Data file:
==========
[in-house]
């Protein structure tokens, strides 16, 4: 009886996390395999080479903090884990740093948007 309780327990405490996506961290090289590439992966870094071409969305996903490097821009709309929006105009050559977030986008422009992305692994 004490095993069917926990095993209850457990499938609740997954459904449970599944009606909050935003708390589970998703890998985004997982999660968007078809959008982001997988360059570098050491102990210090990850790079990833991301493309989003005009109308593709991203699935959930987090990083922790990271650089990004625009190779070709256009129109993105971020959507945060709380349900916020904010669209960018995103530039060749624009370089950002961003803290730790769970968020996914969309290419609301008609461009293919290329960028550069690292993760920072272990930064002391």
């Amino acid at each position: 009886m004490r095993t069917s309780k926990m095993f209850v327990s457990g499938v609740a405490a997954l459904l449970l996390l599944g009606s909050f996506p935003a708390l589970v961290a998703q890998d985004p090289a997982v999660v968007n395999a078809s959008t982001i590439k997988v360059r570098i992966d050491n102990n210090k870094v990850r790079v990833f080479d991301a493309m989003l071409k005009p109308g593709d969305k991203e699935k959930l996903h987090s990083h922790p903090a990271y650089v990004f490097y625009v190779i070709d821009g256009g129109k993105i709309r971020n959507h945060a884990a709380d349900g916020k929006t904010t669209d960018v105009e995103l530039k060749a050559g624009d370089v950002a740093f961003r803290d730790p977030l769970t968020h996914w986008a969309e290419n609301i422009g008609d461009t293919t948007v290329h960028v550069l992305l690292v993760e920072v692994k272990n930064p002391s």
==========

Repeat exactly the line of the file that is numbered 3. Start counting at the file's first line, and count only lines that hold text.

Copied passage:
């Amino acid at each position: 009886m004490r095993t069917s309780k926990m095993f209850v327990s457990g499938v609740a405490a997954l459904l449970l996390l599944g009606s909050f996506p935003a708390l589970v961290a998703q890998d985004p090289a997982v999660v968007n395999a078809s959008t982001i590439k997988v360059r570098i992966d050491n102990n210090k870094v990850r790079v990833f080479d991301a493309m989003l071409k005009p109308g593709d969305k991203e699935k959930l996903h987090s990083h922790p903090a990271y650089v990004f490097y625009v190779i070709d821009g256009g129109k993105i709309r971020n959507h945060a884990a709380d349900g916020k929006t904010t669209d960018v105009e995103l530039k060749a050559g624009d370089v950002a740093f961003r803290d730790p977030l769970t968020h996914w986008a969309e290419n609301i422009g008609d461009t293919t948007v290329h960028v550069l992305l690292v993760e920072v692994k272990n930064p002391s």